I don’t normally think home cooks should mimic restaurant kitchens, because a lot of it is bullshit-fancy and inefficient. But Prune is not a bullshit-fancy restaurant–the first recipe in this book is canned sardines on Triscuits, after all, with strict instructions not to make them look too “restauranty.” And it is most definitely not inefficient. What the cookbook reveals is how a kitchen runs to keep cooking every day. You too, as a home cook, should aspire to have a system in place so you can cook every day without reinventing the wheel. Take the pan juices from one dish to spike another one; take the scraps from vegetables to bolster stock; heck, decorate with leek ends and hollow bones.

OK, NOW you can look at the recipes. It’s pretty much up to you from this point on. What you’re hungry for, what you feel up to tackling. Some dishes are easy; others are fiddly. Bite off what you can chew–and there’s plenty even for beginners to chew, especially the various stews and braises, and many of the vegetable preparations.

A lot of the reviews I’ve seen have wished this was a more user-friendly book. Really, it’s friendlier than it appears. It’s intense where it matters (Breton Butter Cake, my god). By contrast, where the instructions seem dangerously cavalier—those cases are almost always where if you wing it, you’ll probably be OK. Because in order to cook well, you, the home cook, need to do your own thing.

This isn’t the case in a restaurant, where consistency is what matters, and your job as a line cook is to perfectly reproduce the vision of the chef. But you don’t work in a restaurant, remember? Isn’t that a relief?

So this book is in fact nudging you, the non-professional, out into the world to cook better, gutsier food. Cooking is not a matter of quarter-teaspoons or simmering for precisely 12 minutes in precisely the right pan. Cooking is making do with what you have, and developing your own instinct for when vegetables will be just the right texture.

Rare for a restaurant cookbook, Prune is good at helping you develop that side of cooking. Discussing how long to cook eggs, GH warns that it can vary–are they cold from the fridge? In the roasted capon recipe, you get a great and thorough warning to keep an eye on the bird–sometimes your croutons can get too dry, or, if the bird is quite juicy, the crouton can get soggy. Paying attention to details like this and making adjustments as you go is how restaurant cooks make dishes consistently well, even with inconsistent ingredients. And this is how good home cooks succeed too. It is never due to setting a timer for exactly 48 minutes or whatever the book says.

Read the recipes for technique, and listen up when Hamilton hectors. Because what matters most of all is your attitude. Lazy, sloppy, making excuses–none of that is appreciated at Prune, or in any kitchen. “I understand the egregious lack of oven space here,” Hamilton writes in one recipe, “but let’s do things right anyway.” In that sentence is a pep talk for anyone with a too-small kitchen.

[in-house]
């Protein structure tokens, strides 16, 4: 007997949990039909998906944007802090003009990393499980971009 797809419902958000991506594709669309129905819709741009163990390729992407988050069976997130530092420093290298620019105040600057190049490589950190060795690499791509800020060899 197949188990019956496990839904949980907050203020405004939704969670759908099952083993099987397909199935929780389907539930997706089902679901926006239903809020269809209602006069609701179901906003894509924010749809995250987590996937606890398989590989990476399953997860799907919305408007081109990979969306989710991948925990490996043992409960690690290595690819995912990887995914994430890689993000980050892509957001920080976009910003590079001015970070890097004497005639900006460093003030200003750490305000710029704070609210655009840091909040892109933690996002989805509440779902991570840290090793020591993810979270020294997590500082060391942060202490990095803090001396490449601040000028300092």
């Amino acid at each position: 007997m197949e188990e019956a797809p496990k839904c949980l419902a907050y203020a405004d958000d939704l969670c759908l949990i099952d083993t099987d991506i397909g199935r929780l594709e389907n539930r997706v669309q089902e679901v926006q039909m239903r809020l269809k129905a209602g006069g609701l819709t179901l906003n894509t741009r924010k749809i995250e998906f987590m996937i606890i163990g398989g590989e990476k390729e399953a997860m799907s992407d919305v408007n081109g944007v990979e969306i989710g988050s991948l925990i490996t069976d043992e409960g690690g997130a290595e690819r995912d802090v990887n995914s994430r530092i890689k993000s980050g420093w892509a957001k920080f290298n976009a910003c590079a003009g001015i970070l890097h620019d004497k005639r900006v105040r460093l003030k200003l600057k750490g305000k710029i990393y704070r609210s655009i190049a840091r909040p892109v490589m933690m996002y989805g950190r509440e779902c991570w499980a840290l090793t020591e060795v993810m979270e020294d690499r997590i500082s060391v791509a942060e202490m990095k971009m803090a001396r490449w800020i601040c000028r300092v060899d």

Thrift is critical too–and always key for a home cook. “Don’t throw your mistakes away” is a tip that comes along with a way to salvage cream past its sell-by date. It’s encouraging you not just to rethink your blunders, but to value ingredients. “This is how we show our respect for the people who made this,” Gabrielle once told me as she wiped a mustard jar clean with a spatula. The natural outgrowth of that attitude is the entire “Garbage” chapter, a beautiful testament to the nobility of scraps.

In this way–that is, in the way of putting you in the right mindset for running a good kitchen–the Prune cookbook is very helpful. You want the kind of rustic, tastes-like-the-home-you-never-had food that Prune serves? It’s all in here, and you can cook it.

GH’s only-in-this-restaurant-kitchen instructions actually strike me as a perverse reality check. This is how we do it, she’s saying, and you’ll never be able to do it quite this way. But that’s OK—we all know the restaurant thing is a conceit, a bit of fiction. The important, real thing is that you get in the kitchen and make it. What matters is that you care enough to make it good.

If you doubt this last part, go back and read the “Family Meal” section again.

Not required of you, the home cook: hunkering down to eat in the crotchlike hideout that  is Prune's pasta station.
Not required of you, the home cook: hunkering down to eat in the crotchlike hideout that is Prune’s pasta station.

Bonus glossary!

Here’s some lingo that caught my eye, and some of the more cryptic admonitions. Feel free to ask about others in the comments.

Balsamic = In the “Family Meal” section, GH says never to use this. That’s because the good stuff is insanely expensive and should not be tossed on a salad. (There’s also crappy balsamic vinegar, the cheap stuff you get at the supermarket. Presumably you could use this in a Prune family meal, but let’s be honest, there is something a bit cheesy about a balsamic vinaigrette. Salad should not be sweet. I wrote about the various grades of balsamic vinegar here.)